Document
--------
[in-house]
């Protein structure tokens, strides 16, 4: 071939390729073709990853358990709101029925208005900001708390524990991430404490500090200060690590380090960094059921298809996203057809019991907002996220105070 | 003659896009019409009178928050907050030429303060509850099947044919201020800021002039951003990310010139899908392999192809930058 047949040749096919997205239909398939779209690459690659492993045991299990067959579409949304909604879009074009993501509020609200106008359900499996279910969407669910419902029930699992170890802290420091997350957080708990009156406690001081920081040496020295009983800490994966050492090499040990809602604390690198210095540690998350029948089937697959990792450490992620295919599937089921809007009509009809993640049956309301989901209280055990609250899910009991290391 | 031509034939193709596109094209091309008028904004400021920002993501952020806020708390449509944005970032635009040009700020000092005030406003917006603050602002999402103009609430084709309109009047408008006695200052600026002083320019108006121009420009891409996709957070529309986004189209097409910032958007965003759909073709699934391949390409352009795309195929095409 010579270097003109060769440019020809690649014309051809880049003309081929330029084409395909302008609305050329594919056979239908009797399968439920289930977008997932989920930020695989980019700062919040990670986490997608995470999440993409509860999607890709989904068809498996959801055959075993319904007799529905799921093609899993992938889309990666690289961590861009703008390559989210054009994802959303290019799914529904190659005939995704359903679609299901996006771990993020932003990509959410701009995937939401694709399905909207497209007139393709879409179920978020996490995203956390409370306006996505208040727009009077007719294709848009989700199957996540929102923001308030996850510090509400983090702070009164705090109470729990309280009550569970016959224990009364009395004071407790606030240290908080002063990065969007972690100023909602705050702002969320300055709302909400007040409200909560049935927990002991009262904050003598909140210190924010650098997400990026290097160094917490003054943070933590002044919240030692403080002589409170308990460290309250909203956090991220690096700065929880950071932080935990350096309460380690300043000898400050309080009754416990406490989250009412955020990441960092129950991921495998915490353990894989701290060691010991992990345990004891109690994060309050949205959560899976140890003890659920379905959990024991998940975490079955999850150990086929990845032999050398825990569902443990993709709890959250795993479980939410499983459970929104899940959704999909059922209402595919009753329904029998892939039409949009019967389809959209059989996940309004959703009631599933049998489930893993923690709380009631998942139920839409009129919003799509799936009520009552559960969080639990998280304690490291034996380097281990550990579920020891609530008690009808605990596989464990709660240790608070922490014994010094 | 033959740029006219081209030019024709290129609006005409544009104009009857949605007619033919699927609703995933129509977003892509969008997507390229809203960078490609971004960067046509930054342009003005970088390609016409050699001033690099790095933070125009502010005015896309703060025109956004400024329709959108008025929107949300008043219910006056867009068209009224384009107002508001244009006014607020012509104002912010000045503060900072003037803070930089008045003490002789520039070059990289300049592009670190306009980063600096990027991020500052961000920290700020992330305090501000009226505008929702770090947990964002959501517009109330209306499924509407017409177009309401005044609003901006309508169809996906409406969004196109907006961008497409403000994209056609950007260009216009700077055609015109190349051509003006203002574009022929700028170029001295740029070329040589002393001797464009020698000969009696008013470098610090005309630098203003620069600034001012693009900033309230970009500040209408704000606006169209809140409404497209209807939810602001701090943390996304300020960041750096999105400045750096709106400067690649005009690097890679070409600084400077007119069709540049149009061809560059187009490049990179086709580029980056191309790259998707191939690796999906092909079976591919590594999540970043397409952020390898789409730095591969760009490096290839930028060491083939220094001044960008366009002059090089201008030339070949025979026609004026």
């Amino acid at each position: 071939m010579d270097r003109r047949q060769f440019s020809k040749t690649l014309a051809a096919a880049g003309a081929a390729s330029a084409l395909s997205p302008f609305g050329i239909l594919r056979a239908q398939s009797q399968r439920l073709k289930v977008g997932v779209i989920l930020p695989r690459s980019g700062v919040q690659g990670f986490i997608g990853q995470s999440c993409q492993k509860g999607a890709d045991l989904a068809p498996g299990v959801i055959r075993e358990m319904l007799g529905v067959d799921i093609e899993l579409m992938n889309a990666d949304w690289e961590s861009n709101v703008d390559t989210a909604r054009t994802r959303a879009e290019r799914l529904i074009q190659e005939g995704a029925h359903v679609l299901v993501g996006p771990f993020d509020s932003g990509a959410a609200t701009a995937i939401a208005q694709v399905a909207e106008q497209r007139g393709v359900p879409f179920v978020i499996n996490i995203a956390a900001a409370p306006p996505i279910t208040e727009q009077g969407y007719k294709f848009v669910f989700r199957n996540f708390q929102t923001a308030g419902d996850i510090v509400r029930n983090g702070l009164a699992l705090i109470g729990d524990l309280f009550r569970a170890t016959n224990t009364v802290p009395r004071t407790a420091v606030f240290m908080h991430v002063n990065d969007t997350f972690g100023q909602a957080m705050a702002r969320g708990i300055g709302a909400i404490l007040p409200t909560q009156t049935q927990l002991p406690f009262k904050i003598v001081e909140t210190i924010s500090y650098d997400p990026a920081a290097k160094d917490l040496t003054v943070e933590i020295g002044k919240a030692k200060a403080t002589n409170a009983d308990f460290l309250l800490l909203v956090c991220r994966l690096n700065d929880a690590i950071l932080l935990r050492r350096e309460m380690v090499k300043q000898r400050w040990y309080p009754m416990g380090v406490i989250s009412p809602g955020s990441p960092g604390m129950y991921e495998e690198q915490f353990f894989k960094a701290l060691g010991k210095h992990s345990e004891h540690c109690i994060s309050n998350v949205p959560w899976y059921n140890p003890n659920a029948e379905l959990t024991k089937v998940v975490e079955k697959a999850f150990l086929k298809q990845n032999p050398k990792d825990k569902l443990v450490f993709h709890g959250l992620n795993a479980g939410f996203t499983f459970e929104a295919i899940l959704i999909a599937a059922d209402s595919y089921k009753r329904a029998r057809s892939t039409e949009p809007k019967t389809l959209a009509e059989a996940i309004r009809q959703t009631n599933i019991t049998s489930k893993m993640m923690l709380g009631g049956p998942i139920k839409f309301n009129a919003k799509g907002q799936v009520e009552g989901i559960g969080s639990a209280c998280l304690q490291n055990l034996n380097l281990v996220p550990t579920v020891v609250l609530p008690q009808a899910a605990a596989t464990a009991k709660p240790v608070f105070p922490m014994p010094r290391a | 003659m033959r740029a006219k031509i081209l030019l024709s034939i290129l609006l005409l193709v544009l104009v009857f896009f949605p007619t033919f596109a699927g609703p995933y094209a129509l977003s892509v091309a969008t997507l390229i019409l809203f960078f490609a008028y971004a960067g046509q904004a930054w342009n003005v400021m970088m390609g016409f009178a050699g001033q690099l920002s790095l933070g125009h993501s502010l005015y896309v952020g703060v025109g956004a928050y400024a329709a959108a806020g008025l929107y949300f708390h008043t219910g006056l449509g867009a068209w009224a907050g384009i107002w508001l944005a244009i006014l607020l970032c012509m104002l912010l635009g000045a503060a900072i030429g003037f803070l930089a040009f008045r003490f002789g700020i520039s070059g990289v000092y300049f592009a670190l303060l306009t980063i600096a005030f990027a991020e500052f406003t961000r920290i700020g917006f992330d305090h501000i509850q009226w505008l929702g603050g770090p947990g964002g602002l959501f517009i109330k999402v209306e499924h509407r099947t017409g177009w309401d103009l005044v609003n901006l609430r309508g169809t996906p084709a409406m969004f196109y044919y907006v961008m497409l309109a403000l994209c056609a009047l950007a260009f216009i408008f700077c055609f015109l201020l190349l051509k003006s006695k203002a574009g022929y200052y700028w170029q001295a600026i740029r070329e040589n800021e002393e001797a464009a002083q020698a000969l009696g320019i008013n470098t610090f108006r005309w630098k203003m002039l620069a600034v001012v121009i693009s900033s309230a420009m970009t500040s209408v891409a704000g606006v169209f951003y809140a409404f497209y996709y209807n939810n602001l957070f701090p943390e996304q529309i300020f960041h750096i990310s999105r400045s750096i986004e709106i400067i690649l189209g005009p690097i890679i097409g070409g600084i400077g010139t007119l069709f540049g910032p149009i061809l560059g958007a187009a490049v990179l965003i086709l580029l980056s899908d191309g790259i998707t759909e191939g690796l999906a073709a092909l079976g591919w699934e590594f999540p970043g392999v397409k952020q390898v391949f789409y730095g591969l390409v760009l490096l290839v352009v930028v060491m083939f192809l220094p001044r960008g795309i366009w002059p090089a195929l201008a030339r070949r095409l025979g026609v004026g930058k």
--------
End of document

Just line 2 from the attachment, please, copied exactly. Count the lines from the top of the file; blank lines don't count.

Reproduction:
């Protein structure tokens, strides 16, 4: 071939390729073709990853358990709101029925208005900001708390524990991430404490500090200060690590380090960094059921298809996203057809019991907002996220105070 | 003659896009019409009178928050907050030429303060509850099947044919201020800021002039951003990310010139899908392999192809930058 047949040749096919997205239909398939779209690459690659492993045991299990067959579409949304909604879009074009993501509020609200106008359900499996279910969407669910419902029930699992170890802290420091997350957080708990009156406690001081920081040496020295009983800490994966050492090499040990809602604390690198210095540690998350029948089937697959990792450490992620295919599937089921809007009509009809993640049956309301989901209280055990609250899910009991290391 | 031509034939193709596109094209091309008028904004400021920002993501952020806020708390449509944005970032635009040009700020000092005030406003917006603050602002999402103009609430084709309109009047408008006695200052600026002083320019108006121009420009891409996709957070529309986004189209097409910032958007965003759909073709699934391949390409352009795309195929095409 010579270097003109060769440019020809690649014309051809880049003309081929330029084409395909302008609305050329594919056979239908009797399968439920289930977008997932989920930020695989980019700062919040990670986490997608995470999440993409509860999607890709989904068809498996959801055959075993319904007799529905799921093609899993992938889309990666690289961590861009703008390559989210054009994802959303290019799914529904190659005939995704359903679609299901996006771990993020932003990509959410701009995937939401694709399905909207497209007139393709879409179920978020996490995203956390409370306006996505208040727009009077007719294709848009989700199957996540929102923001308030996850510090509400983090702070009164705090109470729990309280009550569970016959224990009364009395004071407790606030240290908080002063990065969007972690100023909602705050702002969320300055709302909400007040409200909560049935927990002991009262904050003598909140210190924010650098997400990026290097160094917490003054943070933590002044919240030692403080002589409170308990460290309250909203956090991220690096700065929880950071932080935990350096309460380690300043000898400050309080009754416990406490989250009412955020990441960092129950991921495998915490353990894989701290060691010991992990345990004891109690994060309050949205959560899976140890003890659920379905959990024991998940975490079955999850150990086929990845032999050398825990569902443990993709709890959250795993479980939410499983459970929104899940959704999909059922209402595919009753329904029998892939039409949009019967389809959209059989996940309004959703009631599933049998489930893993923690709380009631998942139920839409009129919003799509799936009520009552559960969080639990998280304690490291034996380097281990550990579920020891609530008690009808605990596989464990709660240790608070922490014994010094 | 033959740029006219081209030019024709290129609006005409544009104009009857949605007619033919699927609703995933129509977003892509969008997507390229809203960078490609971004960067046509930054342009003005970088390609016409050699001033690099790095933070125009502010005015896309703060025109956004400024329709959108008025929107949300008043219910006056867009068209009224384009107002508001244009006014607020012509104002912010000045503060900072003037803070930089008045003490002789520039070059990289300049592009670190306009980063600096990027991020500052961000920290700020992330305090501000009226505008929702770090947990964002959501517009109330209306499924509407017409177009309401005044609003901006309508169809996906409406969004196109907006961008497409403000994209056609950007260009216009700077055609015109190349051509003006203002574009022929700028170029001295740029070329040589002393001797464009020698000969009696008013470098610090005309630098203003620069600034001012693009900033309230970009500040209408704000606006169209809140409404497209209807939810602001701090943390996304300020960041750096999105400045750096709106400067690649005009690097890679070409600084400077007119069709540049149009061809560059187009490049990179086709580029980056191309790259998707191939690796999906092909079976591919590594999540970043397409952020390898789409730095591969760009490096290839930028060491083939220094001044960008366009002059090089201008030339070949025979026609004026």